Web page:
Submitted by SUNY Oswego
After a year of construction on a new field station, SUNY Oswego’s Rice Creek invites the public to a welcome-back afternoon of events titled “Celebrating Science at Rice Creek” on Saturday, Oct. 12, to highlight science research, programming and fun with nature at the popular 400-acre living laboratory.
Dozens of family-oriented events, rain or shine from noon to 5 p.m., will include the following: guided trail walks — highlighting such topics as plant identification, invasive species, nature photography and butterfly research; children’s walks and an investigation station; facility tours and collection displays; and faculty, staff, student and community expert talks, information and demonstrations, including a keynote presentation by plant ecology expert and SUNY Oswego biological sciences faculty member Dr. C. Eric Hellquist.
The free public program will include shuttle service to Rice Creek from the parking area at Fallbrook Recreation Center. Both Rice Creek, 1 mile south of the main SUNY Oswego campus, and Fallbrook, about 1.5 miles, are on Thompson Road, just west of the main college entrance off State Route 104.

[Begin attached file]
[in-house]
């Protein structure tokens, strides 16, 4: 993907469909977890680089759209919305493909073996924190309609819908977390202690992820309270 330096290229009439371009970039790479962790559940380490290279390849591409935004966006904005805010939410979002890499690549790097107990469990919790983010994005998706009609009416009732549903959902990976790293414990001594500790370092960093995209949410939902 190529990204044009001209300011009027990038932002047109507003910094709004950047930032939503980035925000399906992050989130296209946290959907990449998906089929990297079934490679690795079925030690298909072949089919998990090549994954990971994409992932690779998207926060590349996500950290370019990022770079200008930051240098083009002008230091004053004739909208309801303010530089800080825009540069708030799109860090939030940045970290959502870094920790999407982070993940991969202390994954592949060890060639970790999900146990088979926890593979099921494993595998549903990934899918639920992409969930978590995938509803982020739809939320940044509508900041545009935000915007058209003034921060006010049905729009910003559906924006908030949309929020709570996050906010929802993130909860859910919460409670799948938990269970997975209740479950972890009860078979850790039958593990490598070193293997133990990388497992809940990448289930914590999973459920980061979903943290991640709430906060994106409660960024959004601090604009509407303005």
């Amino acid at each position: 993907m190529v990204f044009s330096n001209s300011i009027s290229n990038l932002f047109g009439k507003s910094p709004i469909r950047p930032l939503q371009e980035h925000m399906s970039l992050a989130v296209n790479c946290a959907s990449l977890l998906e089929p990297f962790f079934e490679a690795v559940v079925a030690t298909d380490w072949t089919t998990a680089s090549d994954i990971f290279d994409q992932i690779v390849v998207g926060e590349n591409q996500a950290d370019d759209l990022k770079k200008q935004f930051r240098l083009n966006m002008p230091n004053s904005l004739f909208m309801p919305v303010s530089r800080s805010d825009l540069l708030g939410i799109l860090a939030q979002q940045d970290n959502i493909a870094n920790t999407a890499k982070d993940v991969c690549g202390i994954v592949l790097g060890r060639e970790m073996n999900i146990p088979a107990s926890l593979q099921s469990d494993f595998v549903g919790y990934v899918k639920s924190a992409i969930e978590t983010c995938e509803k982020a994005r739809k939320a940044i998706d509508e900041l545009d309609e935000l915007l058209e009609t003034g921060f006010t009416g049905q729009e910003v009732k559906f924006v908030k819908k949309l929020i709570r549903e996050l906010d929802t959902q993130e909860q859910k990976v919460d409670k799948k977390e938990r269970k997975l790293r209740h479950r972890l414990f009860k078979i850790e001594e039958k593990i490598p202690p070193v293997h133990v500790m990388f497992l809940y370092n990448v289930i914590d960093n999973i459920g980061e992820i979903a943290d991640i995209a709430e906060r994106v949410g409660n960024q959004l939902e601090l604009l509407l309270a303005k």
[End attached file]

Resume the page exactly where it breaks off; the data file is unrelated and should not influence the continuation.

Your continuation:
Events running concurrently all afternoon will include hands-on demonstrations of amphibian research and the chemistry of plants, a visit to the observatory to use the telescope and learn about daytime astronomy, a giant-pumpkin display, tours of the new, 7,700-square-foot field station and self-guided tours that include the Ruth Sachidanandan Herb Garden, whose new sign will have been dedicated in a ceremony that morning.
From noon to 3 p.m., “Celebrating Science” will offer information about bird migration and ecology; an information table for the facility’s community support group, Rice Creek Associates; a 20-minute media presentation titled “Rice Creek Field Station: A Journey to the Future”; wildlife viewing and tables for children to explore nature, art and more.
Hellquist’s 3 p.m. Rice Creek Reflections presentation, titled “The Great Lakes Watershed: Botanical Crossroads of a Continent,” will discuss the lakes’ notable position in the study of plant ecology, including some species found nowhere else in the world. Great Lakes ecosystems are home to a variety of plants whose presence reflects ecological conditions related to the lakes themselves, geological context and changing climate over the past 100,000 years, the scientist noted.
For a complete list of the day’s events, including the schedule of topic-specific guided trail walks and talks, visit oswego.edu/ricecreek or call 312-6677.